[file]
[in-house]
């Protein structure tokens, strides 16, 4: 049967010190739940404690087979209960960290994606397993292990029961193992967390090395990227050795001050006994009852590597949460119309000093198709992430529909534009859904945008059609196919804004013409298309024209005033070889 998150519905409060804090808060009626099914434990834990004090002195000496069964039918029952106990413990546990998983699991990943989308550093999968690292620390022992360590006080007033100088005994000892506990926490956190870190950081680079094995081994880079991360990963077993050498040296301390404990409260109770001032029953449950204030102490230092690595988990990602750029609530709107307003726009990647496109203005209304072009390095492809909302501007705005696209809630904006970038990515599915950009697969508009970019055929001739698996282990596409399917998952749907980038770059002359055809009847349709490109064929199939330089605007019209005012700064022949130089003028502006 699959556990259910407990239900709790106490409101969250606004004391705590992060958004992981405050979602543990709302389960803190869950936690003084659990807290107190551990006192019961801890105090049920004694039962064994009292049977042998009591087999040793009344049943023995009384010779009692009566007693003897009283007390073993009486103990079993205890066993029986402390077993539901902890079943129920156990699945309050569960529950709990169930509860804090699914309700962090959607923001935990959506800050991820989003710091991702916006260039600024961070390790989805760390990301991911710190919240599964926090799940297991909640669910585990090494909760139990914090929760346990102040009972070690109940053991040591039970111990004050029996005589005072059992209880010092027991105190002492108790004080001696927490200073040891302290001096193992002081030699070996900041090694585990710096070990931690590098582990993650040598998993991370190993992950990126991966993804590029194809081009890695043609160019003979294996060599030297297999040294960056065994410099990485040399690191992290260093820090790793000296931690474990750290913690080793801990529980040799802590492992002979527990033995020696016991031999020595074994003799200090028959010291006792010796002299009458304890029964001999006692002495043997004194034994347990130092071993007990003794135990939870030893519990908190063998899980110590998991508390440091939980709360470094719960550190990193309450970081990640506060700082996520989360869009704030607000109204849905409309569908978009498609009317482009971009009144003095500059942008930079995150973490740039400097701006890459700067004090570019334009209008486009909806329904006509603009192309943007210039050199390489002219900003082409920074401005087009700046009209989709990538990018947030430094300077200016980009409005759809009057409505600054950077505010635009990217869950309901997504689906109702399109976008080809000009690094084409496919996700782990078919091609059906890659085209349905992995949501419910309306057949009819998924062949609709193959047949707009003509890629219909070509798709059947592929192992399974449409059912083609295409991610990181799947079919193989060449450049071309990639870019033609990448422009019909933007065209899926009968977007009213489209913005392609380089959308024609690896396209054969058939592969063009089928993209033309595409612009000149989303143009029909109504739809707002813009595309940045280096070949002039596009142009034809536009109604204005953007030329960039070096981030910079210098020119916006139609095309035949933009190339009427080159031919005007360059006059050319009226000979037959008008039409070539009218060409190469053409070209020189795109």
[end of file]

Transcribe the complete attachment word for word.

[in-house]
């Protein structure tokens, strides 16, 4: 049967010190739940404690087979209960960290994606397993292990029961193992967390090395990227050795001050006994009852590597949460119309000093198709992430529909534009859904945008059609196919804004013409298309024209005033070889 998150519905409060804090808060009626099914434990834990004090002195000496069964039918029952106990413990546990998983699991990943989308550093999968690292620390022992360590006080007033100088005994000892506990926490956190870190950081680079094995081994880079991360990963077993050498040296301390404990409260109770001032029953449950204030102490230092690595988990990602750029609530709107307003726009990647496109203005209304072009390095492809909302501007705005696209809630904006970038990515599915950009697969508009970019055929001739698996282990596409399917998952749907980038770059002359055809009847349709490109064929199939330089605007019209005012700064022949130089003028502006 699959556990259910407990239900709790106490409101969250606004004391705590992060958004992981405050979602543990709302389960803190869950936690003084659990807290107190551990006192019961801890105090049920004694039962064994009292049977042998009591087999040793009344049943023995009384010779009692009566007693003897009283007390073993009486103990079993205890066993029986402390077993539901902890079943129920156990699945309050569960529950709990169930509860804090699914309700962090959607923001935990959506800050991820989003710091991702916006260039600024961070390790989805760390990301991911710190919240599964926090799940297991909640669910585990090494909760139990914090929760346990102040009972070690109940053991040591039970111990004050029996005589005072059992209880010092027991105190002492108790004080001696927490200073040891302290001096193992002081030699070996900041090694585990710096070990931690590098582990993650040598998993991370190993992950990126991966993804590029194809081009890695043609160019003979294996060599030297297999040294960056065994410099990485040399690191992290260093820090790793000296931690474990750290913690080793801990529980040799802590492992002979527990033995020696016991031999020595074994003799200090028959010291006792010796002299009458304890029964001999006692002495043997004194034994347990130092071993007990003794135990939870030893519990908190063998899980110590998991508390440091939980709360470094719960550190990193309450970081990640506060700082996520989360869009704030607000109204849905409309569908978009498609009317482009971009009144003095500059942008930079995150973490740039400097701006890459700067004090570019334009209008486009909806329904006509603009192309943007210039050199390489002219900003082409920074401005087009700046009209989709990538990018947030430094300077200016980009409005759809009057409505600054950077505010635009990217869950309901997504689906109702399109976008080809000009690094084409496919996700782990078919091609059906890659085209349905992995949501419910309306057949009819998924062949609709193959047949707009003509890629219909070509798709059947592929192992399974449409059912083609295409991610990181799947079919193989060449450049071309990639870019033609990448422009019909933007065209899926009968977007009213489209913005392609380089959308024609690896396209054969058939592969063009089928993209033309595409612009000149989303143009029909109504739809707002813009595309940045280096070949002039596009142009034809536009109604204005953007030329960039070096981030910079210098020119916006139609095309035949933009190339009427080159031919005007360059006059050319009226000979037959008008039409070539009218060409190469053409070209020189795109």